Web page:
Lahorey Singh was born in either 1891 or 1893 in the Village Hiran Dist Julland, British India. He came to the United States in 1910. Singh lived under an alias, Joe Henry, from about 1910 to 1930. He worked as a cook throughout his life.

On November 9, 1917, Henry enlisted into the U.S. military in Ketchikan, Alaska. He was assigned to Company Q I Provisional Training Battalion at Camp Hill in Virginia.

On January 19, 1918, he declared his intention for U.S. Naturalization in Virginia. His declaration of intention recorded his race as white. The document stated that Henry arrived on January 10, 1910 from Sydney, Australia on the ship on India.

He was honorably discharged on March 29, 1918.

Read more: Joe Henry (Lahorey Singh)

Frederick Alfred Duncan

Submitted by: Benjamin Woodard

5a53d764ae202 DUNCAN, F

Frederick Alfred Duncan born around 1889, Frederick Duncan served in World War 1 with the United States Army. The enlistment was in 1918 and the service was completed in 1918.

Story of Service

 

Frederick Alfred Duncan was born on Nov 20, 1889, in Green Sulphur Springs, West Virginia, to Michael and Sydney Duncan. His family moved to Huntington, West Virginia, when he was about 5 and his father opened the Duncan Box and Lumber Company, then known as the Beader Box Manufacturing Company. Fred worked in Huntington as an automobile mechanic for the Hanley Cadillac Company. He was a member of Lodge No. 313 of the B.P.O. Elks.

He enlisted on Jun 14, 1918, and shipped out the next day for medical training school at Morgantown, West Virginia. He was sent to Camp Hancock, Georgia, where he placed in the same unit as his brother Homer, the 2nd Company, 6th Provisional Ordnance Depot Battalion, 1st Provisional Regiment in the American Expeditionary Force, US Army.

He sailed from New York City on Aug 31, 1918, on the DUNVEGAN CASTLE. He came down with a bad cold on Oct 2 and was sent to the hospital in France, with his brother following the next day for the same ailment. However, Homer got better within a few days but Fred contracted pneumonia. Homer stayed with him until the end, which came about 11:30 AM on Oct 8, 1918, while he was unconscious.

He was buried in a French cemetery the next day with a military funeral conducted by the chaplain. He was survived by his parents, four brothers, and five sisters. He was reburied in Huntington's Woodmere Cemetery in 1920.

 

Leslie Joseph Burke

Submitted by: E. Whitney Drake {nephew}

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Leslie Joseph Burke born around 1897, Leslie Burke served in World War 1 with the United States Army. The enlistment was in 1917 and the service was completed in 1917.

Story of Service

 

My uncle, Leslie Joseph Burke, was born in Halifax, N.S., and came to the U.S.A. as a small boy. He enlisted on the Army in DEC 1914,

In OCT 1917, he landed in France with the U.S. Army 26th Div. My uncle was in every major battle of the U.S. Army in World War I. Chevrons attached to his Victory Medal are: Meuse-Argonne; St. Mihiel; Champagne-Marne; Chateau Thierry; Oise-Aisne.

He was wounded in battle on/about 10 OCT 1918 by mustard gas. He survived, but was disabled later in life due to this.

My uncle's medals from World War I include the Purple Heart, Silver Star, and Victory Medal.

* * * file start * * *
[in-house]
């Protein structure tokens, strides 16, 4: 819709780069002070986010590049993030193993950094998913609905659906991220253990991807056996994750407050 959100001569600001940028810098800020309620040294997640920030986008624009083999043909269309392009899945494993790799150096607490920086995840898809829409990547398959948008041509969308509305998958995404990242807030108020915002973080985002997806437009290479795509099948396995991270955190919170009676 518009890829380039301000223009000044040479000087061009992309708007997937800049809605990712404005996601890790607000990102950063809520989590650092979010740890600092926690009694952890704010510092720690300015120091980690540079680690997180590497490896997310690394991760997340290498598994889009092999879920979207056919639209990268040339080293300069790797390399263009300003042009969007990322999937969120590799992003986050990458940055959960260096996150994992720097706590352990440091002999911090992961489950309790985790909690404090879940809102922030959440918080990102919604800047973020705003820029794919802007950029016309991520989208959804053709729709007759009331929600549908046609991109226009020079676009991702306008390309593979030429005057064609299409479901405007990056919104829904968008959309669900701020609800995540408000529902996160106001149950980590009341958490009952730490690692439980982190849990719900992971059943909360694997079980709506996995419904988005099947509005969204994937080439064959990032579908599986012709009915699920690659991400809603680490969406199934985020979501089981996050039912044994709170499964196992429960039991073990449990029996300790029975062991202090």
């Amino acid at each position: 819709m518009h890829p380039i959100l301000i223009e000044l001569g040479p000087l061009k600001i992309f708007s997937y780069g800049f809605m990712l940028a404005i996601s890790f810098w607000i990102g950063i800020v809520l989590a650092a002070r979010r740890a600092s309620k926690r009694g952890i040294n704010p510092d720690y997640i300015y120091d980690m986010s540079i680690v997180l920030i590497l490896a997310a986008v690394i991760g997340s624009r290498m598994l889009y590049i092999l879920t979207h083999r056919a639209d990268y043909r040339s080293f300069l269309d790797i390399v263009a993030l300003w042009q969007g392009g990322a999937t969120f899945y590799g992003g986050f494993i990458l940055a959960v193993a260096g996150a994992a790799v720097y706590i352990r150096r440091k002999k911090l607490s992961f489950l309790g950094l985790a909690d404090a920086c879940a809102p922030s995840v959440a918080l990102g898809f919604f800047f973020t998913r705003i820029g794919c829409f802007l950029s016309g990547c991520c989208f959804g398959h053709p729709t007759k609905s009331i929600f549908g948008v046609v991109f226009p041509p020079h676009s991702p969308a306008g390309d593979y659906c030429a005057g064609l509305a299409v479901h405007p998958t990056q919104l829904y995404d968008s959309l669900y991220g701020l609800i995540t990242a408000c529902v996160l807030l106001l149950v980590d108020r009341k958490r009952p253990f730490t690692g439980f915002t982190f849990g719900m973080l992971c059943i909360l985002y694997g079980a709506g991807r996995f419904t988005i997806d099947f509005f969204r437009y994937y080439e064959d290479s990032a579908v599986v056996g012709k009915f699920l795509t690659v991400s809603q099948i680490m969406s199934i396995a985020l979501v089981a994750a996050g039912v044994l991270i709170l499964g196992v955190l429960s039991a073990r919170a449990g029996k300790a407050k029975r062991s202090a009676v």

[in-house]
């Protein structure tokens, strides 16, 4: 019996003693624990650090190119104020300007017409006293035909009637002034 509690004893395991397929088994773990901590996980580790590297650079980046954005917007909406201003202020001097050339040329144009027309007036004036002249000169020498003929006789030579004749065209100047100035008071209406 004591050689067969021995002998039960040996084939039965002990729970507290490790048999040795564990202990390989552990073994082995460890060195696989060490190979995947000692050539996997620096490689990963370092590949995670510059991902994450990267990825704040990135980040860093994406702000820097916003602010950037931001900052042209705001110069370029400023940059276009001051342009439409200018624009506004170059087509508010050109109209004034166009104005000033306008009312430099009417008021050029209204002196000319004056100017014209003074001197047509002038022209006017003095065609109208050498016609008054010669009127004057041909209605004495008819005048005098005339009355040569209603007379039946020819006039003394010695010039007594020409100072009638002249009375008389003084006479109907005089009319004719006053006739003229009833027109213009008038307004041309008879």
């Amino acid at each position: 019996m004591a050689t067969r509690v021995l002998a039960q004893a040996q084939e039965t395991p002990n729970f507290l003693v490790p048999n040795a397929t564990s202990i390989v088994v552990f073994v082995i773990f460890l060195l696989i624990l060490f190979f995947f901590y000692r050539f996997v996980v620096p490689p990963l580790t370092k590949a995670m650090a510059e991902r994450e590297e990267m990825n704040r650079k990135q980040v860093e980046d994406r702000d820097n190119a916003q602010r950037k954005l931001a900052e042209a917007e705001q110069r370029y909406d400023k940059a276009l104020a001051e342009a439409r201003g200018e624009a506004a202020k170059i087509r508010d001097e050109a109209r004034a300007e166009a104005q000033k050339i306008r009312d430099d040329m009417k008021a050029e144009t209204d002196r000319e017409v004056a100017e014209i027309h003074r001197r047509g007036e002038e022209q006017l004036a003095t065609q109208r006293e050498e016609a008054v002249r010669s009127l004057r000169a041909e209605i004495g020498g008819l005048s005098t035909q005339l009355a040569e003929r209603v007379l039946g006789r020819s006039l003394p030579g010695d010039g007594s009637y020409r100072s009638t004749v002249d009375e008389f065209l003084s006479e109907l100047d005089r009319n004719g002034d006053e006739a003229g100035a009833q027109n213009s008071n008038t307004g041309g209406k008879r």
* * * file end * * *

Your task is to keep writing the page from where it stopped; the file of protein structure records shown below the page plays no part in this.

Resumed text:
Ishar Dass Duke

Submitted by: Tanveer Kalo

Ishar Dass Duke 2

Ishar Dass Duke born around 1887, Ishar Duke served in World War 1 with the United States Army. The enlistment was in 1917 and the service was completed in 1918.

Story of Service

 

Ishar Dass Duke was born in August 1887 in Daulatpur, British East India. He immigrated to the United States on May 1 1907.

After his arrival, Duke moved to the West Coast.

On June 5, 1917, Ishar registered for the draft. His draft card recored his race as Caucasian and he did not know his age. On October 2, 1917, Duke entered the U.S. Army and was assigned to the 166 Depot Brigade at Camp Lewis, Washington State. He was a cook in the unit.

On December 17, 1917, Duke filed a declaration for U.S. naturalization in Pierce, Washington. His declaration also recorded his race as white.

He was shown in the August 1918 issue of the journal and newspaper Young India along with M.K. Pandit, Devi Singh, Dr. K.C. Kerwell, and others.

Read more: Ishar Dass Duke

Edward Ball Cole

Submitted by: Carolyn Cole Kingston {granddaughter}

Edward Ball ColeEdward Ball Cole born in 1879. He served in the United States Marine Corps during World War I and was mortally wounded in 1918.

Story of Service

 

Major Edward Ball Cole, Commander of the 6th Battalion of the 4th Marine Brigade, died from wounds received in the Battle of Belleau Wood on June 10, 1918. He is buried at the Aisne-Marne American Cemetery, Belleau, France.

My grandfather, Edward B. Cole, entered the Marine Corps in 1904 as a 2nd Lieutenant. Over the course of the next 13 years he served in Porto Rico, Mexico, and the Philippines. Beginning in July of 1917, Major Cole spent several months in command of the 1st, (later renamed the 6 th), Machine Gun Battalion of Marines training at Quantico, Virginia. Highly respected for his knowledge of the machine gun, he had by then invented a tripod to hold one and a portable cart to carry one. He had also published a book, A Field Guide for Machine Gunners, and served at Marine Corps Headquarters in Washington, D.C.

By the time of his departure for France on December 14, 1917, he was married to Mary Welsh, and had two sons: Charles H. Cole 2nd (my father) age 10, and Edward B. Cole Jr. age 8. Arriving in the port of St. Nazaire, France, he traveled by train to the Bourmont training area, where he and Captain Curtis (co-author of The History of the 6th Machine Gun Battalion) were housed in the village of Germainvilliers. In mid-March they moved to the Verdun sector where they were encamped at P.C. Moscou.

Read more: Edward Ball Cole